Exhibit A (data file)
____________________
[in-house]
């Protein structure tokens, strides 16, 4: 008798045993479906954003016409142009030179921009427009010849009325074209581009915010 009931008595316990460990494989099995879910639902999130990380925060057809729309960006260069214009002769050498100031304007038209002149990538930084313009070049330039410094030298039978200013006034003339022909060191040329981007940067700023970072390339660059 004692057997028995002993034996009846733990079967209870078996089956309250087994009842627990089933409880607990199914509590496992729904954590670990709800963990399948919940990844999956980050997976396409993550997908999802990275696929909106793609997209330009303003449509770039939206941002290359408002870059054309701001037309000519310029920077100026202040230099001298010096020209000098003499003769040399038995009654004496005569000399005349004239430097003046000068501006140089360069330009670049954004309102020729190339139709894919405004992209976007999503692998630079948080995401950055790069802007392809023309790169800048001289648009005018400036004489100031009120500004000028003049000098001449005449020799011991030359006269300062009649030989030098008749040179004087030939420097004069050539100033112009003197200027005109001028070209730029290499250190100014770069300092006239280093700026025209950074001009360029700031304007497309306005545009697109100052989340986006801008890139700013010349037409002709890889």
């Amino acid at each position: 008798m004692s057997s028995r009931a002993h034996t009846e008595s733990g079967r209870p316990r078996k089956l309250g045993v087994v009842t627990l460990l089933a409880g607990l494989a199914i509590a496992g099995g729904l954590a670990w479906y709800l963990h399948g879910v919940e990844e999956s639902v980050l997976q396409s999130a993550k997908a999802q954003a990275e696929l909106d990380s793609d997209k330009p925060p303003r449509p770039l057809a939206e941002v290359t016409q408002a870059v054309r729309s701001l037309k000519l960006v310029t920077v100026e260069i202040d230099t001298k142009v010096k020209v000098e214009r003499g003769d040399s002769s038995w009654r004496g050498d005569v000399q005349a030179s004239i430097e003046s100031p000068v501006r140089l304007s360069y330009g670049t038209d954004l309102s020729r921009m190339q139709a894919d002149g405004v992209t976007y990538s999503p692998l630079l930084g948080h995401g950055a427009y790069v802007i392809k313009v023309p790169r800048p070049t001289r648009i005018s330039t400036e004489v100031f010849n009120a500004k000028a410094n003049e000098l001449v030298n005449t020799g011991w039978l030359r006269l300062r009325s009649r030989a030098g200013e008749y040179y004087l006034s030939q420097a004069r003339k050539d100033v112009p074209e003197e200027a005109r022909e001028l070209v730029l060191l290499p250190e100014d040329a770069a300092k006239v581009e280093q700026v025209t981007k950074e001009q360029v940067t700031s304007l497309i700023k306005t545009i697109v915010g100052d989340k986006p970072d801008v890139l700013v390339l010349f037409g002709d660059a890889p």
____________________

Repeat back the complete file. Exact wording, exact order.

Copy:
[in-house]
């Protein structure tokens, strides 16, 4: 008798045993479906954003016409142009030179921009427009010849009325074209581009915010 009931008595316990460990494989099995879910639902999130990380925060057809729309960006260069214009002769050498100031304007038209002149990538930084313009070049330039410094030298039978200013006034003339022909060191040329981007940067700023970072390339660059 004692057997028995002993034996009846733990079967209870078996089956309250087994009842627990089933409880607990199914509590496992729904954590670990709800963990399948919940990844999956980050997976396409993550997908999802990275696929909106793609997209330009303003449509770039939206941002290359408002870059054309701001037309000519310029920077100026202040230099001298010096020209000098003499003769040399038995009654004496005569000399005349004239430097003046000068501006140089360069330009670049954004309102020729190339139709894919405004992209976007999503692998630079948080995401950055790069802007392809023309790169800048001289648009005018400036004489100031009120500004000028003049000098001449005449020799011991030359006269300062009649030989030098008749040179004087030939420097004069050539100033112009003197200027005109001028070209730029290499250190100014770069300092006239280093700026025209950074001009360029700031304007497309306005545009697109100052989340986006801008890139700013010349037409002709890889």
């Amino acid at each position: 008798m004692s057997s028995r009931a002993h034996t009846e008595s733990g079967r209870p316990r078996k089956l309250g045993v087994v009842t627990l460990l089933a409880g607990l494989a199914i509590a496992g099995g729904l954590a670990w479906y709800l963990h399948g879910v919940e990844e999956s639902v980050l997976q396409s999130a993550k997908a999802q954003a990275e696929l909106d990380s793609d997209k330009p925060p303003r449509p770039l057809a939206e941002v290359t016409q408002a870059v054309r729309s701001l037309k000519l960006v310029t920077v100026e260069i202040d230099t001298k142009v010096k020209v000098e214009r003499g003769d040399s002769s038995w009654r004496g050498d005569v000399q005349a030179s004239i430097e003046s100031p000068v501006r140089l304007s360069y330009g670049t038209d954004l309102s020729r921009m190339q139709a894919d002149g405004v992209t976007y990538s999503p692998l630079l930084g948080h995401g950055a427009y790069v802007i392809k313009v023309p790169r800048p070049t001289r648009i005018s330039t400036e004489v100031f010849n009120a500004k000028a410094n003049e000098l001449v030298n005449t020799g011991w039978l030359r006269l300062r009325s009649r030989a030098g200013e008749y040179y004087l006034s030939q420097a004069r003339k050539d100033v112009p074209e003197e200027a005109r022909e001028l070209v730029l060191l290499p250190e100014d040329a770069a300092k006239v581009e280093q700026v025209t981007k950074e001009q360029v940067t700031s304007l497309i700023k306005t545009i697109v915010g100052d989340k986006p970072d801008v890139l700013v390339l010349f037409g002709d660059a890889p």